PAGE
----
Salted Pig, Michael del Pietro's New Frontenac Venture, Promises Fresh, Upscale BBQ

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       Grilled portabella mushroom with asparagus and balsamic glaze at Tavolo V. | Jennifer Silverberg

Michael del Pietro is at it again. The restauranteur behind Tavolo V, Sugo's Spaghetteria, Babbo's Spaghetteria and Via Vino is gearing up to open the Salted Pig in Frontenac at the former site of Frontenac Grill (731 South Lindbergh Road).

"I opened up three [restaurants] last year, so I guess I have to open some this year!" del Pietro jokes.

See also: With Tavolo V and Pazzo's, Michael Del Pietro adds two new arrows to his restaurant quiver

Del Pietro took over the space in July. Back then he had yet to name the new restaurant, but knew that it would wouldn't be Italian, like his other eateries. He says Salted Pig will focus on southern food like barbecue and fried chicken, dressed up a bit for the Frontenac crowd.

"That's where the bourbon and wine and local beers come in. It's not going to be a barbecue shack," del Pietro says.

The decor will use a lot of reclaimed wood (as do some of his other restaurants) and reclaimed metal for the table tops. Salted Pig will also have a garden outside to grow seasonal vegetables and herbs for use at the restaurant.

As for the chef, del Pietro is partnering with Ken Dennison, who is currently executive chef at DC's Smokin BBQ, a small catering company and barbecue competition team.

"He's a pretty exciting man, and very knowledgable as far as cooking's concerned," del Pietro says. "We just have a really good rapport."

The menu isn't completely finished, but Dennison says that bringing southern comfort food and farm-to-table freshness together with barbecue is really a new concept.

"If you go to a barbecue restaurant, that's all you're gonna get, and your sides may be canned or come pre-made. We're doing everything we can to prepare it each day, to keep it very fresh and at a good price," he says.

Besides barbecue and fried chicken, the Salted Pig will have a fresh fish item of the day, braised chicken, steak, barbecue shrimp and a bone-in pork chop which will be a little reminiscent of when del Pietro was at Portabella. Dennison also teased us with one of the appetizers: fresh homemade chips with pulled pork, cheddar cheese sauce, and white truffle oil.

Dennison's wife, Cheryl, who co-owns DC's Smokin' BBQ, will also take charge of all of the catering for del Pietro's restaurants, not just the Salted Pig. As of now, del Pietro is eyeing a mid-December opening.

"I've always wanted to be involved with and work with a team of great restaurant people," Dennison says. "To work with Michael -- I bring the barbecue knowledge and he brings so much of the restaurant knowledge. It was the perfect fit for us."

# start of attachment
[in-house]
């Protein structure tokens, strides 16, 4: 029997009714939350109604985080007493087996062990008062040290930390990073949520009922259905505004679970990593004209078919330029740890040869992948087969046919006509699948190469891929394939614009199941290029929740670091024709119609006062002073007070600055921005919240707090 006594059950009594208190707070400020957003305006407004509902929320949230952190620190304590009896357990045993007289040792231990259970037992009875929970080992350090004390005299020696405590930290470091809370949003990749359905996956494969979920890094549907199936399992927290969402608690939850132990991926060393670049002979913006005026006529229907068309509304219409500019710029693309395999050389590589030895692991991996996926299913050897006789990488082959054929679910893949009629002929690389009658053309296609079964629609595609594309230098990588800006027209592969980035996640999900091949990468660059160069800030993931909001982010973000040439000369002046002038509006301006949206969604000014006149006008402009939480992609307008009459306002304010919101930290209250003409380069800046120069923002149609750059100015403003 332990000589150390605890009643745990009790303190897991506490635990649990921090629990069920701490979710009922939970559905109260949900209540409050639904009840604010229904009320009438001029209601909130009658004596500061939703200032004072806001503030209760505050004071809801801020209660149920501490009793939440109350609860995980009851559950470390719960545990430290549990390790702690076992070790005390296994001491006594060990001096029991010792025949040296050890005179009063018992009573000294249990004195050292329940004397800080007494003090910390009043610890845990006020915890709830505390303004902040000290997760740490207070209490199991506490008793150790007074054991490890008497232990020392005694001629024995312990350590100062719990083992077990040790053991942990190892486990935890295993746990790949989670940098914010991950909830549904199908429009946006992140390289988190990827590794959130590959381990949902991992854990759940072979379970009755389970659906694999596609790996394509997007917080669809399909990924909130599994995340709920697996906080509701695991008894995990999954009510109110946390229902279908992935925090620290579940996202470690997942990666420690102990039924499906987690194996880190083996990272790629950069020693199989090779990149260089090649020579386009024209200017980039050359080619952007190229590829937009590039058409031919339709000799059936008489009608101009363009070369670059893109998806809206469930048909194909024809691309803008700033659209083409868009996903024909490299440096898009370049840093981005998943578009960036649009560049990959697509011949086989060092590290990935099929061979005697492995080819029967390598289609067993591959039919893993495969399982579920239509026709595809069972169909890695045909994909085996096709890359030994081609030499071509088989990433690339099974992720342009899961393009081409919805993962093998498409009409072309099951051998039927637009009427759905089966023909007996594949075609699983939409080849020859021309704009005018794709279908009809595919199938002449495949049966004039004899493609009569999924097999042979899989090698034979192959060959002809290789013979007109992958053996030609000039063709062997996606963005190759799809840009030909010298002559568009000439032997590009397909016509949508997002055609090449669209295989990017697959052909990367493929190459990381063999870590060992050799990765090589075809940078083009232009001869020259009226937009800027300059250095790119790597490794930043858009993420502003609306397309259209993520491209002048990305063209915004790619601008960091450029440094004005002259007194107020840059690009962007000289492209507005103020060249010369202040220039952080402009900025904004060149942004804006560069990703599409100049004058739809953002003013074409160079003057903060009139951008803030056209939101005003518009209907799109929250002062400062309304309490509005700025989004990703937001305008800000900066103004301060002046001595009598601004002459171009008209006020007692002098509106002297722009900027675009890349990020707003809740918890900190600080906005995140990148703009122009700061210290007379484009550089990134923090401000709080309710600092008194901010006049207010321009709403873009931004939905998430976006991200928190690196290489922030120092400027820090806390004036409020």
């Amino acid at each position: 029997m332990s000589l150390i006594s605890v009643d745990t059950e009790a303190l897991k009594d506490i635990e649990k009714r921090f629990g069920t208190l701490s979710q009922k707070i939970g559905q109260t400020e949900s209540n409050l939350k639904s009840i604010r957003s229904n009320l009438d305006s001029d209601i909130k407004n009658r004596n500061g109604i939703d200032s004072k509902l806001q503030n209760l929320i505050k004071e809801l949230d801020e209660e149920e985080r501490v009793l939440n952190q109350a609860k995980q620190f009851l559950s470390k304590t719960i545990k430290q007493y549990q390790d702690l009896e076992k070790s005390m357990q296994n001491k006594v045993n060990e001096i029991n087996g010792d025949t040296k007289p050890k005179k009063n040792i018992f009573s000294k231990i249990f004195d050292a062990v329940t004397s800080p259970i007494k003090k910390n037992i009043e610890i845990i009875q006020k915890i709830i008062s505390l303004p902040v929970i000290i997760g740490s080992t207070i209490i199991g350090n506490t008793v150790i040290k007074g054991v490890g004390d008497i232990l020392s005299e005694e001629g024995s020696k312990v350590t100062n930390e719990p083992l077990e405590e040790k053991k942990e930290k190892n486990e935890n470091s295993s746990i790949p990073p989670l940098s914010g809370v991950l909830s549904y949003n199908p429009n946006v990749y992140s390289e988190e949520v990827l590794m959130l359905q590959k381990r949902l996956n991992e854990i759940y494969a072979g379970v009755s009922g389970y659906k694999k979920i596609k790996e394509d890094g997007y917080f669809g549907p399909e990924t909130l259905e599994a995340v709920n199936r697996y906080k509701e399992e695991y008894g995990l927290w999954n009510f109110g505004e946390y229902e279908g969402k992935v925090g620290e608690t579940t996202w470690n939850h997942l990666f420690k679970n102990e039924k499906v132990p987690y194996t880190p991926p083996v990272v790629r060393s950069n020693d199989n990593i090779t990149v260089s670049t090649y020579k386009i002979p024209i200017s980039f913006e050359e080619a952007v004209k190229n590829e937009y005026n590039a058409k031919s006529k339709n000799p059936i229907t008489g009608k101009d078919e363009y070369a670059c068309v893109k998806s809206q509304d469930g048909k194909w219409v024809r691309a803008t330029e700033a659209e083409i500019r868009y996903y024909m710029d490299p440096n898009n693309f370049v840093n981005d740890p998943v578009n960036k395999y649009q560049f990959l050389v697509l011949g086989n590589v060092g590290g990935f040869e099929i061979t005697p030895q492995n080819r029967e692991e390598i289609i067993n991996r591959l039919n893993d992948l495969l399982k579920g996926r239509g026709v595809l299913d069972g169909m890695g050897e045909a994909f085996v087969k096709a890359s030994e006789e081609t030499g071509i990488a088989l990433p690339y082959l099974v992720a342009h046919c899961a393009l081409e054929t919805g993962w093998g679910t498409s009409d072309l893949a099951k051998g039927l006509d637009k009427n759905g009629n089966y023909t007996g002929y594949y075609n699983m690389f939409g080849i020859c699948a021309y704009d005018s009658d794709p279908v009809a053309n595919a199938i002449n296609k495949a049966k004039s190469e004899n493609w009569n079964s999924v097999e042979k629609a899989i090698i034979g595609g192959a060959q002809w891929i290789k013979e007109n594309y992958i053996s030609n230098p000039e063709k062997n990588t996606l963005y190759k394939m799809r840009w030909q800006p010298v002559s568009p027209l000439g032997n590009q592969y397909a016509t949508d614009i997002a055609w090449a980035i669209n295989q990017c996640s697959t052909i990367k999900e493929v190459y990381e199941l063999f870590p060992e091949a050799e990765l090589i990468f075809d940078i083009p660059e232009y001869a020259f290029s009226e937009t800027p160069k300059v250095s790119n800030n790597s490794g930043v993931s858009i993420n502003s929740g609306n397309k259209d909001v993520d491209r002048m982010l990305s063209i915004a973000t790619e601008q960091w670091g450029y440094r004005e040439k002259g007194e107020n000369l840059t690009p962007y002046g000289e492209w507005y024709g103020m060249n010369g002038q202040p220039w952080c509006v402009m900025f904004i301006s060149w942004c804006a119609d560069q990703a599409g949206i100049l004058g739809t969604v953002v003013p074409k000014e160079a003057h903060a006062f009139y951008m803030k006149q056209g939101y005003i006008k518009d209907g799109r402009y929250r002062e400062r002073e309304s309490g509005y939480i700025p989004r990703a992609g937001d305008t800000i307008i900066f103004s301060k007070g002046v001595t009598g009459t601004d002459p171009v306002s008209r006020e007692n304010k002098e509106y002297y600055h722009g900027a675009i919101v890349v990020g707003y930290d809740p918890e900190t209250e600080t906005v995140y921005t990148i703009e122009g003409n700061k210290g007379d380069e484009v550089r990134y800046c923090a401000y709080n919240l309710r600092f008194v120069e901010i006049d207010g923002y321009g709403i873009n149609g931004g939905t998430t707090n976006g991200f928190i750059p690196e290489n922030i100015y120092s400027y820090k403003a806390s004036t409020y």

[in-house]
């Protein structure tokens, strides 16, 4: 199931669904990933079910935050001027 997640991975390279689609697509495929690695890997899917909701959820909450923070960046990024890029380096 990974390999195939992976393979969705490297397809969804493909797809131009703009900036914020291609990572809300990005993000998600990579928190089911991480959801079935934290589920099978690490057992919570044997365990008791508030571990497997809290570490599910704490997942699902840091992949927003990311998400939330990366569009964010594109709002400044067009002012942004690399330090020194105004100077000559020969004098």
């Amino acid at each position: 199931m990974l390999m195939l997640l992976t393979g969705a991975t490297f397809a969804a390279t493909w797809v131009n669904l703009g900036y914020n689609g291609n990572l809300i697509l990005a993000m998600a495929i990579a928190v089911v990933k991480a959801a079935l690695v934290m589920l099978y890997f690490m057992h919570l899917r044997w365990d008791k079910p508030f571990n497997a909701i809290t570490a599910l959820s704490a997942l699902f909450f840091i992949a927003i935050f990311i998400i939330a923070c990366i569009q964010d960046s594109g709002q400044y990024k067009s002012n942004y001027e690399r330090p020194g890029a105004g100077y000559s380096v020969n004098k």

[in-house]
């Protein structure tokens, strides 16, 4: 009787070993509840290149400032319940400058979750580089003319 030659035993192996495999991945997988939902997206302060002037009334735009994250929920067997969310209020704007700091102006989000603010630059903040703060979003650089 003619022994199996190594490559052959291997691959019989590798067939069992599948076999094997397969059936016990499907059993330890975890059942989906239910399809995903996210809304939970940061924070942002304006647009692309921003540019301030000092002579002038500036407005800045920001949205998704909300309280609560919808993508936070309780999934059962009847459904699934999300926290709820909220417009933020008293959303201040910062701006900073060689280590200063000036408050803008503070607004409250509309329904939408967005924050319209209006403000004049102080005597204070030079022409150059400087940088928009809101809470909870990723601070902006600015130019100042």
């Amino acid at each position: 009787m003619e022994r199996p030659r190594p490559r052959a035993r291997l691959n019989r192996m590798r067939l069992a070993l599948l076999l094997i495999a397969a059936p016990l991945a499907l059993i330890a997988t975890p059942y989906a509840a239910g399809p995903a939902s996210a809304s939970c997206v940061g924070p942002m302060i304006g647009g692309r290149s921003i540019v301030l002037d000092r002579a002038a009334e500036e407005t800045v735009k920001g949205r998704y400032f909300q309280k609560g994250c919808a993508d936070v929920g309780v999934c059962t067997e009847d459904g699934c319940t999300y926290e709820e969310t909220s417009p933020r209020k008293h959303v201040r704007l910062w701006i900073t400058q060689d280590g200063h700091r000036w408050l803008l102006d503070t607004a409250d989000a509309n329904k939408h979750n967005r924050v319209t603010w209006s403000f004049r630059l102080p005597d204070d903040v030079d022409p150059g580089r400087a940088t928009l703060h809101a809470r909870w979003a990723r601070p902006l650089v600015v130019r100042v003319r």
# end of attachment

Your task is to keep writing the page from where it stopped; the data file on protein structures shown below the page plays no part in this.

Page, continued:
Gut Check is always hungry for tips and feedback. Email the author at nancy.stiles@riverfronttimes.com or follow her on Twitter.




Location Info

Venue

Map

Tavolo V

6118 Delmar Blvd., St Louis, MO

Category: Restaurant

Sugo's Spaghetteria

10419 Clayton Road, Frontenac, MO

Category: Restaurant

Babbo's Spaghetteria

17402 Chesterfield Airport Road, Chesterfield, MO

Category: Restaurant

Via Vino

10427 Clayton Road, Frontenac, MO

Category: Restaurant

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7 comments
cp1477
cp1477

BBQ is SOUL FOOD....and deserves better than a snobby 'upscale' joint.  BBQ is....the dive "cafe" with red & white checker table cloths....or the curb-side fire pit on wheels....or the back-yard....or the tailgate parking lot.


To make BBQ "upscale" is blasphemy!

cp1477
cp1477

BBQ is blue collar food, and if you are afraid of spilling a little sauced, drinking a Bud....then don't be making BBQ "upscale" for the snobs of Frontenac and Ladue.  The "it" crowd can stick with their tofu and sushi!!

Justin Torres
Justin Torres

Yes I agree with Marc. this just means overpriced pig when its super cheap

Marc Seleman
Marc Seleman

Fresh, upscale BBQ? Some things are meant to be down to earth. Not fru fru hoity toity. No thanks.

John
John

Can't we just get a normal food picture for once?  Great, you know how to make your camera do tricks, but I'd like to see what the food looks like.  All but the snapped ends of the asparagus is blurry.  The tips aren't some flowers in the background of your kid's portrait.  Just put the whole thing in focus.  These pictures are for showing me the food, not your artistic expression.

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